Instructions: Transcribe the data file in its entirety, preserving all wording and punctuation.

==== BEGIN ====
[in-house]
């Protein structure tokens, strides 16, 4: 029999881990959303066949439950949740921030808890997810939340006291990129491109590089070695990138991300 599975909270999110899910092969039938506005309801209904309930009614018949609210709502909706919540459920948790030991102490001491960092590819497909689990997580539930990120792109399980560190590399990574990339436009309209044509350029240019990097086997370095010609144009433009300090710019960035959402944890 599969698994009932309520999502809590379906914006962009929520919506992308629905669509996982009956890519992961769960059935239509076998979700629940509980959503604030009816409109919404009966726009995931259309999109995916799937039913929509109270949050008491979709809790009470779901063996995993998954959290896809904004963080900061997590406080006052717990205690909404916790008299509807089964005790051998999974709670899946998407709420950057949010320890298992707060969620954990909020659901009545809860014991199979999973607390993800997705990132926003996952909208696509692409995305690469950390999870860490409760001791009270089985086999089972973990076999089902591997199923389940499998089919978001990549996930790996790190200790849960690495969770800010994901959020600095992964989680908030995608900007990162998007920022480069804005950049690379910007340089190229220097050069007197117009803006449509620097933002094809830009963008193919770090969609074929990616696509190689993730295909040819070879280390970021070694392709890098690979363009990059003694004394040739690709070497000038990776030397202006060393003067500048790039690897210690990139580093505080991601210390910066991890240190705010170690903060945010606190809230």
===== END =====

[in-house]
């Protein structure tokens, strides 16, 4: 029999881990959303066949439950949740921030808890997810939340006291990129491109590089070695990138991300 599975909270999110899910092969039938506005309801209904309930009614018949609210709502909706919540459920948790030991102490001491960092590819497909689990997580539930990120792109399980560190590399990574990339436009309209044509350029240019990097086997370095010609144009433009300090710019960035959402944890 599969698994009932309520999502809590379906914006962009929520919506992308629905669509996982009956890519992961769960059935239509076998979700629940509980959503604030009816409109919404009966726009995931259309999109995916799937039913929509109270949050008491979709809790009470779901063996995993998954959290896809904004963080900061997590406080006052717990205690909404916790008299509807089964005790051998999974709670899946998407709420950057949010320890298992707060969620954990909020659901009545809860014991199979999973607390993800997705990132926003996952909208696509692409995305690469950390999870860490409760001791009270089985086999089972973990076999089902591997199923389940499998089919978001990549996930790996790190200790849960690495969770800010994901959020600095992964989680908030995608900007990162998007920022480069804005950049690379910007340089190229220097050069007197117009803006449509620097933002094809830009963008193919770090969609074929990616696509190689993730295909040819070879280390970021070694392709890098690979363009990059003694004394040739690709070497000038990776030397202006060393003067500048790039690897210690990139580093505080991601210390910066991890240190705010170690903060945010606190809230």